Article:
(1) Implemented Personal Learning and Creation Time where kids get to learn/build/create something that they are interested in.

    (2) Some kids use this time to work their way through the Javascript lessons at codeacademy.com.

    (3) We installed Scratch on 11 in-class computers for another group of kids to explore game and animation programming and creation.

  6. Fantastic quotations! I am worried that too many schools are not engaging the professional development necessary to really utilize technology tools effectively. Hopefully quotations like these will challenge schools.

    I will argue that there are teachers in my district that I communicate with regularly that are trying to challenge these ideas. Working to develop students that control and utilize technology effectively. Teachers using some great Web 2.0 tools like Ning, Diigo, Wikispaces, and Twitter. There is some really exciting stuff going on and I know that we are fortunate to work in a district that supports teachers’ innovation. I just hope to see increased effort to provide more teachers with the professional development necessary to move in this direction.

    I think that these quotations highlight the challenge that many school districts face… there are so many changes and initiatives and only so much time for professional development. Quotations like these highlight the importance of providing technology integrated ideas into professional development opportunities.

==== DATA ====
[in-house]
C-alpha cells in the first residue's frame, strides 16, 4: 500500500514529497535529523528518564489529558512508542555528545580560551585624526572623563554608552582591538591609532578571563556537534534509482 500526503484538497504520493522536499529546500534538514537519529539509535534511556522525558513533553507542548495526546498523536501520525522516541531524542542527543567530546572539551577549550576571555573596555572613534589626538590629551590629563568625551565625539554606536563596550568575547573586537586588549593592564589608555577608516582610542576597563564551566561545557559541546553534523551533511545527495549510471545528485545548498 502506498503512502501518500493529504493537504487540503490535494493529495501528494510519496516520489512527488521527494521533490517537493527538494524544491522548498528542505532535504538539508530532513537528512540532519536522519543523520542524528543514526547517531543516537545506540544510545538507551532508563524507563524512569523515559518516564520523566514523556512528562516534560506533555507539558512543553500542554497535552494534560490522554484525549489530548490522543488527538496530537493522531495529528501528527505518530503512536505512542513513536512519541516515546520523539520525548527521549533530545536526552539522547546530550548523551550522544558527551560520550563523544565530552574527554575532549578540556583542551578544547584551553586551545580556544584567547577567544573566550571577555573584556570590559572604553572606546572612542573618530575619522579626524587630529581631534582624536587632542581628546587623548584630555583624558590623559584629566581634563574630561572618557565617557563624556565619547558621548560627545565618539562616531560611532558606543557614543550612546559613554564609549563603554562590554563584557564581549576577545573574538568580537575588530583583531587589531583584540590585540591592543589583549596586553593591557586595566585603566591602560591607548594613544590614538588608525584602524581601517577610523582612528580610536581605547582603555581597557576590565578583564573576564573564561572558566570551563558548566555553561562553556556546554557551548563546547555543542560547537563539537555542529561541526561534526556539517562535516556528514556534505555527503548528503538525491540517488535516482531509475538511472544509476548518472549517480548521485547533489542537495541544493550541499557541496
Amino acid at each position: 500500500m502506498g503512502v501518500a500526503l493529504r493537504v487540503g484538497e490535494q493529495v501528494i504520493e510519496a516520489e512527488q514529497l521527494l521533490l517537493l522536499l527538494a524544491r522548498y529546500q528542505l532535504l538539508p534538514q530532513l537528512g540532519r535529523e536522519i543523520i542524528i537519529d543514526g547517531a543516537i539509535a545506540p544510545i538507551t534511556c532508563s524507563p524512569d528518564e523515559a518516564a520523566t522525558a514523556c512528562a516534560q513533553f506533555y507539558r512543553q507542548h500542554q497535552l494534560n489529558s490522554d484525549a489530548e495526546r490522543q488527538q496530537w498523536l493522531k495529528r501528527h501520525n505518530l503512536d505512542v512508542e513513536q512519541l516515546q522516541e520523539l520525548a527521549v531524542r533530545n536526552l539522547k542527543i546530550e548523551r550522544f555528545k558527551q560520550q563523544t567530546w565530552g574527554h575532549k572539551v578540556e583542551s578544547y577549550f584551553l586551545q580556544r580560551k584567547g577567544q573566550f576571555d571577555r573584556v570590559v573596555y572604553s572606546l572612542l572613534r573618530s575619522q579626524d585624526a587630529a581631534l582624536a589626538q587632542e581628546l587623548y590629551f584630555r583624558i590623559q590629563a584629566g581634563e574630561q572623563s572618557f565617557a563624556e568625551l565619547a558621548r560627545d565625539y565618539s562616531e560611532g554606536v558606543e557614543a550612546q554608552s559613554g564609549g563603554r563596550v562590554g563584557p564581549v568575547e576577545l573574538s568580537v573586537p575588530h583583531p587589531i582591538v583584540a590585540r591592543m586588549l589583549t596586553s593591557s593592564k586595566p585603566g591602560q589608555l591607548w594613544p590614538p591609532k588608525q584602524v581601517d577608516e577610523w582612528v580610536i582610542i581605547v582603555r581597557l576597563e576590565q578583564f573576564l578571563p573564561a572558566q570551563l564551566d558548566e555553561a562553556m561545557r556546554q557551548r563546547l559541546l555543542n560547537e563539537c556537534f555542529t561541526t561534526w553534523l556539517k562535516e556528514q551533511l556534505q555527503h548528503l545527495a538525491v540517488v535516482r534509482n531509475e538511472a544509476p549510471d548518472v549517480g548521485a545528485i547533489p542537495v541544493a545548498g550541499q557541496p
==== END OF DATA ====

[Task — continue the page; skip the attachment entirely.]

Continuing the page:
7. I take your point but I’d add an element of optimism. My students these days are interacting with a web that enables creation without the programming requirement. eg – look at Classroom 2.0 – that kind of social structure exists because no one teacher has to learn a line of code.

    The web this current cohort will live/work/love within is increasingly creation-friendly. The challenge is moving teachers towards developing QUICKLY an understanding not only of where the tech is today but having a handle on the picture 5 years from now.

  8. It is unfortunate how those with little access to technology fall so far behind. In this day and age, having skills in tech are extremely important and get more and more important with age. Schools and teachers must work to incorporate technology into curriculum so that students without access to a computer at home can learn and keep up with their more privileged peers.

  9. Great topic. There is a pervasive assumption that open tools will eradicate the technology access divide and (by extension) the technology usage divide. Yet, there is evidence that educational technologies are used less effectively in poor schools than in rich ones. Berkmann Center Fellow (and EdTechTeacher Co-Director) Justin Reich gathered data on the usage of 180,000 publicly accessible wikis and found that wikis were generally less helpful to poor schools than rich one. Wikis were abandoned quickly in poorer schools and students had fewer opportunities for 21st-century skill development .

Leave a Reply

Switch to our mobile site